The Single Parent: Lone Parenting When You're Ill

The Single Parent: Lone Parenting When You're Ill


So, fellow single parents, tell me how you deal with ill heath. Yours, I mean, not that of children.

For two weeks I fought a lurgy that variously had me throwing up, falling asleep standing up, unable to swallow, barely able to breathe, and with limbs that felt like they had been trampled on by a herd of bovver-boot wearing elephants, who then branded them with red hot pokers.

In other words, rough.

But during this time I have still had to parent and work. There was no one to help me out, to do school runs, or cook dinner or supervise homework or see to bedtime routines. No one to answer my phone, reply to my emails, or keep my little cottage industry running. To be fair, the work side of it was quite doable: drag self to desk, type some words, rest swimmy head on hands for a bit, swig Lemsip, type some more. Repeat until afternoon school run time.

The parenting bit didn't come quite so easily.

Half the problem being the fact my son does not need sleep. He has never needed sleep. Now generally, I do not need much sleep either, so I have never had an issue with his late night and early starts, mainly because I can still remember being forced to bed at early o'clock as a child and lying there for hour after hour completely unable to nod off. My son is just the same. Usually I am fine with it but when my body is on the verge of collapse and is craving sleep so badly that it is trying to shut down at the traffic lights, switch off in the queue at the post office, and completely gives up on me on a bench in the playground, it is a different matter.

I needed to take to my bed, and, as my mother would have said, sweated out what ever was wrong with me. Slept it off for a few days, interrupted only by a kindly grown up bringing me paracetamol and mugs of soup.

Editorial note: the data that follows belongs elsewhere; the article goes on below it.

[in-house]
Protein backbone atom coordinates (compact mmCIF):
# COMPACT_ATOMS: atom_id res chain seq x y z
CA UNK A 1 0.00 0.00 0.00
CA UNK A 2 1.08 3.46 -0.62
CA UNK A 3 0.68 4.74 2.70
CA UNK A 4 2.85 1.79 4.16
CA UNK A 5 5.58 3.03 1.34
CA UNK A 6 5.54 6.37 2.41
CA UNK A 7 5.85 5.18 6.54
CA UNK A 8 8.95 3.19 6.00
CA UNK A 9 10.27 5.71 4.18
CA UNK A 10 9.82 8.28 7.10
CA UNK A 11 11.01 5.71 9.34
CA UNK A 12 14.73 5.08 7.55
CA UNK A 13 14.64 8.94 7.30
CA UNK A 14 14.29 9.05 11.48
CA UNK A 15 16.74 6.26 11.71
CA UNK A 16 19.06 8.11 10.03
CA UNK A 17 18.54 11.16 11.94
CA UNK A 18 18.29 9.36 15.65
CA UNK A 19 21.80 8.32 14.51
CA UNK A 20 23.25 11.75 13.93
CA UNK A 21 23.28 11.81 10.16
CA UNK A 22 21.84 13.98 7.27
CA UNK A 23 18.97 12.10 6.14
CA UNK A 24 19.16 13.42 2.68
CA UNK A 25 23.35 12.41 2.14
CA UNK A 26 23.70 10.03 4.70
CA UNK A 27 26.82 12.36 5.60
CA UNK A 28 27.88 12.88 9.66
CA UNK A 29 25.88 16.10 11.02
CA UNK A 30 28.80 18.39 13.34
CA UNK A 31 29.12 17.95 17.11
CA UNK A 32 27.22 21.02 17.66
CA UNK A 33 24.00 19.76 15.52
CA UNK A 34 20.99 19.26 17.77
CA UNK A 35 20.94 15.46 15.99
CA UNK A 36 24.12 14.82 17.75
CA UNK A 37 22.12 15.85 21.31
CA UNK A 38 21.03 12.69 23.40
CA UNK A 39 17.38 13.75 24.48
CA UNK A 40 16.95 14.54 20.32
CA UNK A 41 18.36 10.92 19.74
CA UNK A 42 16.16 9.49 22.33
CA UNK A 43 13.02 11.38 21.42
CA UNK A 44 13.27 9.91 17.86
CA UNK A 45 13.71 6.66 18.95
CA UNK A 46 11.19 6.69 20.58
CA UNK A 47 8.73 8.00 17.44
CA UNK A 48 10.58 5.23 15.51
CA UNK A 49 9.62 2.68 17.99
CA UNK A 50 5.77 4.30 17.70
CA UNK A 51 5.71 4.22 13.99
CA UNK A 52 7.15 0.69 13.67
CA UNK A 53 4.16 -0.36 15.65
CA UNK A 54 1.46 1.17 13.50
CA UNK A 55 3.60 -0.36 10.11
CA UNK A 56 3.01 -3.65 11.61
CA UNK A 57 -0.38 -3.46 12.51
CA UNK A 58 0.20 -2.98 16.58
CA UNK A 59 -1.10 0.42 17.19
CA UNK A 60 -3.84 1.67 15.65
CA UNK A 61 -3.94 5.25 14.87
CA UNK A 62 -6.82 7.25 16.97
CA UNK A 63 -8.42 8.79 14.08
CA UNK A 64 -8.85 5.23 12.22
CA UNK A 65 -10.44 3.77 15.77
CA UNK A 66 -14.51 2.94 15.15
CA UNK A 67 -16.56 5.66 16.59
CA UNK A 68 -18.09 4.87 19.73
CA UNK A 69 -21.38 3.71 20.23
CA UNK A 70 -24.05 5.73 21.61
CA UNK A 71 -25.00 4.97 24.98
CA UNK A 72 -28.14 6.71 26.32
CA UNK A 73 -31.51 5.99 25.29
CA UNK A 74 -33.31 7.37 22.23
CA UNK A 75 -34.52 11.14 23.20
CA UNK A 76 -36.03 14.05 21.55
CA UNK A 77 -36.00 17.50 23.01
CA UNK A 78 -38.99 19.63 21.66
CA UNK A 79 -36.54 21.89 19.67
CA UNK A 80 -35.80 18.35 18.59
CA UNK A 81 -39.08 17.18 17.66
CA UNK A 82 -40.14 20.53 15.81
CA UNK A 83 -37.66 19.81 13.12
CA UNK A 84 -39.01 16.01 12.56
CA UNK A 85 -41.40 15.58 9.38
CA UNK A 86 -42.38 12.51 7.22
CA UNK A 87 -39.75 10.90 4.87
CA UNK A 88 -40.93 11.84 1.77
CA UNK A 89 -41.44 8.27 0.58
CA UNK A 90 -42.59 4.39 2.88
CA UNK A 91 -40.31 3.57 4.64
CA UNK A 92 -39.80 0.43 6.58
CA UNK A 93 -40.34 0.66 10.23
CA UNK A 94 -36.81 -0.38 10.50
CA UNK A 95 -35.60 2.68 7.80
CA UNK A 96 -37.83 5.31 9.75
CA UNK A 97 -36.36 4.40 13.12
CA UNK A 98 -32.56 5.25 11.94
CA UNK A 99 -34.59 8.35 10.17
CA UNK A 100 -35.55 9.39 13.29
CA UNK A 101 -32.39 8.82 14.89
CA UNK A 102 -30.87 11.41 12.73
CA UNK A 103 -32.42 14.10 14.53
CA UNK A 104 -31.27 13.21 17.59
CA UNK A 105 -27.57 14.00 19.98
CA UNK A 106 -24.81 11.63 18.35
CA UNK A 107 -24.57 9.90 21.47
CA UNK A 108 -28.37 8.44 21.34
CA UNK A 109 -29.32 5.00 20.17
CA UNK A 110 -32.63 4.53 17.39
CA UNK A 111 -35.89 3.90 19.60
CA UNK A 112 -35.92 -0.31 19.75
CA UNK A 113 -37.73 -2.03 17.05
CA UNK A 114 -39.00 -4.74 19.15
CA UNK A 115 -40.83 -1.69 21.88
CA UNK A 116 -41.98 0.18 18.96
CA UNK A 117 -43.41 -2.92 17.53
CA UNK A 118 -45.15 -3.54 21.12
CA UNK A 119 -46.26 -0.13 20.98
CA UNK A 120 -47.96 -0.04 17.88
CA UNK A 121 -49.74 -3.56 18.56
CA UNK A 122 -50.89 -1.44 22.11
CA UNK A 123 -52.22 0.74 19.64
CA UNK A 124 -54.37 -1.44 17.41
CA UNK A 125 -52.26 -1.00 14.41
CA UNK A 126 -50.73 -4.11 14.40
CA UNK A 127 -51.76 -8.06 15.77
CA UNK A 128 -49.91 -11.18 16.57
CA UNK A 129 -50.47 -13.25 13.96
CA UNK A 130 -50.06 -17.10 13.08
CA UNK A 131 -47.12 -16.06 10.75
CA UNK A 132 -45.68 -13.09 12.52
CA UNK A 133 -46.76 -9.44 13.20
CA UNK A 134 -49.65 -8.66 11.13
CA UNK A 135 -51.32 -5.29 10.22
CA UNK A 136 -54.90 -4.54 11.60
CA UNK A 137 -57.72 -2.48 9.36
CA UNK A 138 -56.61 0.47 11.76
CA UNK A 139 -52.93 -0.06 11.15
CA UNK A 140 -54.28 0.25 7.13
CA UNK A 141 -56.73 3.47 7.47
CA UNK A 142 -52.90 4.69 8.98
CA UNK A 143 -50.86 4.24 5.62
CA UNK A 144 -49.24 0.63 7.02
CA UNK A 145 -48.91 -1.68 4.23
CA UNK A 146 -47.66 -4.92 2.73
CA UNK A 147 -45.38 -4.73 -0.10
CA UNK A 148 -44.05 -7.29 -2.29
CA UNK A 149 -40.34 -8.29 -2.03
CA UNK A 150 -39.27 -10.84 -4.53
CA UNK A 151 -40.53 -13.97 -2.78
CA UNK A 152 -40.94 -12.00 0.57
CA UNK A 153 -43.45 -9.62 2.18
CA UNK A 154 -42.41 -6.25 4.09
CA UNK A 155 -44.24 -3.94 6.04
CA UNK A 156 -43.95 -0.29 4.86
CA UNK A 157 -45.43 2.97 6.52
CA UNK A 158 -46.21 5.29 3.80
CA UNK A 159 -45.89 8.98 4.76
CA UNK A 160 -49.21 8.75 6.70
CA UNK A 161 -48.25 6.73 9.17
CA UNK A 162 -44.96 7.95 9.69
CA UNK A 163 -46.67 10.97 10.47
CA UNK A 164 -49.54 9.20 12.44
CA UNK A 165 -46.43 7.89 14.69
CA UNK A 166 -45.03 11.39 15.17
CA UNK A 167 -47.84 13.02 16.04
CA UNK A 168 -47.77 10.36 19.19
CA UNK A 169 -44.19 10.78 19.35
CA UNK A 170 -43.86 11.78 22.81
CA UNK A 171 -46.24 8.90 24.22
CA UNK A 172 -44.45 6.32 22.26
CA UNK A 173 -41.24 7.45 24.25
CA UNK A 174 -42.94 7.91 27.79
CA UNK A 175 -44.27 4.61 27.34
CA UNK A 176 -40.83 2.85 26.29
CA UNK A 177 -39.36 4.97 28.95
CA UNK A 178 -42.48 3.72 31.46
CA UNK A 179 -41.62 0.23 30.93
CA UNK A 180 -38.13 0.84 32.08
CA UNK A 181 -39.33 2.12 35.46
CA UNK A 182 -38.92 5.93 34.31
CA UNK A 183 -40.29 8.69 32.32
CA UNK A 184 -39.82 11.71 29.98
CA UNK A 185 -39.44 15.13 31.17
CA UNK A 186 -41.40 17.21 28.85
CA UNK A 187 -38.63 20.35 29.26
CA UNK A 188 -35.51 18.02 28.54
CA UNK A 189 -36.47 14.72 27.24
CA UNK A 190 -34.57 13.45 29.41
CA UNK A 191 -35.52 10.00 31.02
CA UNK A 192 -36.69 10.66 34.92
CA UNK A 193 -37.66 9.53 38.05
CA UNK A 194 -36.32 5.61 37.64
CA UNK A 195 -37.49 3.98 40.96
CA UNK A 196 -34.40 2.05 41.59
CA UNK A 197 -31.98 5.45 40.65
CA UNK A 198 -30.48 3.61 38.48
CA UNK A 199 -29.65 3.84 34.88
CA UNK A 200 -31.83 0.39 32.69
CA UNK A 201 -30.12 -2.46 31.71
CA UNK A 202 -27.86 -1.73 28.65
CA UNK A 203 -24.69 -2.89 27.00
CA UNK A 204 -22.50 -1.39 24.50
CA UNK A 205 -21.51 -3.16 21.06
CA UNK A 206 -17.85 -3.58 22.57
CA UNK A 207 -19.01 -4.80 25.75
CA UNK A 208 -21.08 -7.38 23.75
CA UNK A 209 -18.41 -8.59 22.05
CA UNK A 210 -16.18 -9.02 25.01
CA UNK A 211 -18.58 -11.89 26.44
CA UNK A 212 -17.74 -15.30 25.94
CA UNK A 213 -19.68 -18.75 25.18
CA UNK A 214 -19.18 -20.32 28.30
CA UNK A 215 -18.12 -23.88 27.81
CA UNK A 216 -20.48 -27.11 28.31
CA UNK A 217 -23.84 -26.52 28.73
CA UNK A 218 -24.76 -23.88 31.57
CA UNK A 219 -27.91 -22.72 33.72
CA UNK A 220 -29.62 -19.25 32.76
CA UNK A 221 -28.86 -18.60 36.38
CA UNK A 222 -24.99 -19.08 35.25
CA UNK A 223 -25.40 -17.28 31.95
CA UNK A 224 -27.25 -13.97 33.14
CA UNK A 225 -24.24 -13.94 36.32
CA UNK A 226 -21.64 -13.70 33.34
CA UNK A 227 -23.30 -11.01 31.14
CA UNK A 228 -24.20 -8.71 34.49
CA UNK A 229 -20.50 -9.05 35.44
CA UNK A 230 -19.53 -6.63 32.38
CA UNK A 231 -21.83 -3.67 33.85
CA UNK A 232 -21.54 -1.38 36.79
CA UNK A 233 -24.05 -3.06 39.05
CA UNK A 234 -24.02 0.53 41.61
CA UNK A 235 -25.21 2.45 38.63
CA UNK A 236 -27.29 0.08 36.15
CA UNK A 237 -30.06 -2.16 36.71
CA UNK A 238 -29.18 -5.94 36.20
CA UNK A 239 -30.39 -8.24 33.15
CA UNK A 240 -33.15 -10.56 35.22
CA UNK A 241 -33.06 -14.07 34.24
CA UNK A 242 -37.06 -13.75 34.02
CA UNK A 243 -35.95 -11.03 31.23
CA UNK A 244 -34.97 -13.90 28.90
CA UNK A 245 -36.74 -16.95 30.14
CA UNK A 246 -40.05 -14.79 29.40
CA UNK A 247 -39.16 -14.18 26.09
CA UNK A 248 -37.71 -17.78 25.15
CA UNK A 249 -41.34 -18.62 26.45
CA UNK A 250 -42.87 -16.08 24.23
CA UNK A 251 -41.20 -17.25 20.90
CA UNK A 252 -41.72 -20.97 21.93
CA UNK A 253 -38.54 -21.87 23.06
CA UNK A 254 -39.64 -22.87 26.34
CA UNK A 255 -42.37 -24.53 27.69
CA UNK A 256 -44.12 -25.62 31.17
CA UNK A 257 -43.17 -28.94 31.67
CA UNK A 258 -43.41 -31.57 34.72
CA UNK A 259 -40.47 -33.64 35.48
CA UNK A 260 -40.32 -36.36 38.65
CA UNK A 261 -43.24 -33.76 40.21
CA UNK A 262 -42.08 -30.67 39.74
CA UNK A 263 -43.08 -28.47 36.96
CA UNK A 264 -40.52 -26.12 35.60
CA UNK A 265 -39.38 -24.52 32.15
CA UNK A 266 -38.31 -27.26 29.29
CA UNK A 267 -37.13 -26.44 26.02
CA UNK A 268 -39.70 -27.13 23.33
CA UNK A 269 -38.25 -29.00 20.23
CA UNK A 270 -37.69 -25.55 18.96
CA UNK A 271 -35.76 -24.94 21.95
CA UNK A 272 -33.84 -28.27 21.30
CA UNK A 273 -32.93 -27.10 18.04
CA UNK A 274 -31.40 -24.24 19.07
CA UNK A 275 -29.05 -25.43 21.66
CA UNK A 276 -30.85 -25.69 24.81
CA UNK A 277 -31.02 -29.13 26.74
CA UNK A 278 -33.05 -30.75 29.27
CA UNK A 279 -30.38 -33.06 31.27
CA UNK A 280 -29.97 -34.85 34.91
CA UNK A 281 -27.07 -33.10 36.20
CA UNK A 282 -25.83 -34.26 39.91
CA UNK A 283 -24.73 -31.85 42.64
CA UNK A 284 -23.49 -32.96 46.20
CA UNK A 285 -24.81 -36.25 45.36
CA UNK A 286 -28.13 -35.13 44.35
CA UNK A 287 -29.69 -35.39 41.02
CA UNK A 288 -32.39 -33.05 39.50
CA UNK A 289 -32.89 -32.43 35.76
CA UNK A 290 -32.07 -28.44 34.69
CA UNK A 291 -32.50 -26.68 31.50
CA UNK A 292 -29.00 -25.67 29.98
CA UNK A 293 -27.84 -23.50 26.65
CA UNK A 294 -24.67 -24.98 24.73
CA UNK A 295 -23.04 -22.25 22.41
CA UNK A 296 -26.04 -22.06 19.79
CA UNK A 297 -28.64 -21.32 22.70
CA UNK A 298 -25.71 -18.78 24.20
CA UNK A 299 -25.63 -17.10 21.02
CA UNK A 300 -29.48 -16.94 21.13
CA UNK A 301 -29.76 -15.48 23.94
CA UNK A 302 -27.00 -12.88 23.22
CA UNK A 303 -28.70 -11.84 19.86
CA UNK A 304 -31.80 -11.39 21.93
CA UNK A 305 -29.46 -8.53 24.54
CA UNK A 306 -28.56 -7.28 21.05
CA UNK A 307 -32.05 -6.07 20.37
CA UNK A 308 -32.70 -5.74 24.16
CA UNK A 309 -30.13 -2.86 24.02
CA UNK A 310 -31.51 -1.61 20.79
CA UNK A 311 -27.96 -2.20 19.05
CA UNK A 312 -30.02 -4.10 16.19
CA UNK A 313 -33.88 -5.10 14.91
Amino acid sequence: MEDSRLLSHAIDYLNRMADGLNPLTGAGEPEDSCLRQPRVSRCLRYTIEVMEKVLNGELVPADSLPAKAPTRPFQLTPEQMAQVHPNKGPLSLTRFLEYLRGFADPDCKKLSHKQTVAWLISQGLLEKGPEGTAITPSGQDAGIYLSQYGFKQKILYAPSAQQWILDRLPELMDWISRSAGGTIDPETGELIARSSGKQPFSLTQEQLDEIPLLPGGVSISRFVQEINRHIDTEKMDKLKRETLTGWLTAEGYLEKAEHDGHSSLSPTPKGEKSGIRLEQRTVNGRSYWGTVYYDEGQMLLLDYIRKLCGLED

But no. Because when you are the only kindly grown up in your house, there are no such luxuries. The demands of single parenting do not lessen just because your legs are threatening to give out on you, and your head feels like it is spinning like that girl's from Exorcist's.


It doesn't care that you can barely park the car at the school because you can't see straight and your arms hurt so much it's like you are PUSHING rather than steering it into the space. It cares little if any that your ears and head are pounding with such pressure that every word your child utters is like it is being delivered by megaphone directly into your ear canal.

And despite needing sleep so, so badly, I was actually getting to bed LATER than usual because the damned lurgy made everything – cooking dinner, getting school clothes ready, helping with homework – take twice, no, make that thrice, as long as usual.

It was a fortnight of sweaty, sickly, exhausting hell.

And the worst thing? When I finally got some respite in the form of my son going to his father overnight I mentioned that I had been a bit poorly

"Oh, everyone's got it," my ex told me, adding "I've been ill in bed since Thursday."

Fortunately for him I was too post-virus weak to react how I would have liked.

So how DO you cope when the lurgy strikes and you are on your own with kids?